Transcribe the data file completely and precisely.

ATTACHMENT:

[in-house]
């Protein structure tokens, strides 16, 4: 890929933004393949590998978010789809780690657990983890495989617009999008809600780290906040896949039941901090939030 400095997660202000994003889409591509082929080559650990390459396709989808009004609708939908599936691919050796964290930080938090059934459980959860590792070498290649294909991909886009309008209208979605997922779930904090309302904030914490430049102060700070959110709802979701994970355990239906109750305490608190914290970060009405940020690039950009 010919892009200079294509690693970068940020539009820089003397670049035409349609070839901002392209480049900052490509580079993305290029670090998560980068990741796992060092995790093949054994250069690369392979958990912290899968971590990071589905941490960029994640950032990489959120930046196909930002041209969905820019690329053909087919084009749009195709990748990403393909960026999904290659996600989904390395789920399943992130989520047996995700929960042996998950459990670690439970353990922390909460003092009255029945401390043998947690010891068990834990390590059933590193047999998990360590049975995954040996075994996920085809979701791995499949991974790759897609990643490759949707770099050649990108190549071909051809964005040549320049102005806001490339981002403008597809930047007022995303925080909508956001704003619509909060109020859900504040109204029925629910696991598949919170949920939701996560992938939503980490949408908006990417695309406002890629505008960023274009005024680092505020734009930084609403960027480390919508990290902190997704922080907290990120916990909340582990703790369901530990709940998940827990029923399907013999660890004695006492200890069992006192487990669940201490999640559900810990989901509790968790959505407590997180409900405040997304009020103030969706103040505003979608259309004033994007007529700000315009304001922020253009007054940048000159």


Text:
[in-house]
């Protein structure tokens, strides 16, 4: 890929933004393949590998978010789809780690657990983890495989617009999008809600780290906040896949039941901090939030 400095997660202000994003889409591509082929080559650990390459396709989808009004609708939908599936691919050796964290930080938090059934459980959860590792070498290649294909991909886009309008209208979605997922779930904090309302904030914490430049102060700070959110709802979701994970355990239906109750305490608190914290970060009405940020690039950009 010919892009200079294509690693970068940020539009820089003397670049035409349609070839901002392209480049900052490509580079993305290029670090998560980068990741796992060092995790093949054994250069690369392979958990912290899968971590990071589905941490960029994640950032990489959120930046196909930002041209969905820019690329053909087919084009749009195709990748990403393909960026999904290659996600989904390395789920399943992130989520047996995700929960042996998950459990670690439970353990922390909460003092009255029945401390043998947690010891068990834990390590059933590193047999998990360590049975995954040996075994996920085809979701791995499949991974790759897609990643490759949707770099050649990108190549071909051809964005040549320049102005806001490339981002403008597809930047007022995303925080909508956001704003619509909060109020859900504040109204029925629910696991598949919170949920939701996560992938939503980490949408908006990417695309406002890629505008960023274009005024680092505020734009930084609403960027480390919508990290902190997704922080907290990120916990909340582990703790369901530990709940998940827990029923399907013999660890004695006492200890069992006192487990669940201490999640559900810990989901509790968790959505407590997180409900405040997304009020103030969706103040505003979608259309004033994007007529700000315009304001922020253009007054940048000159």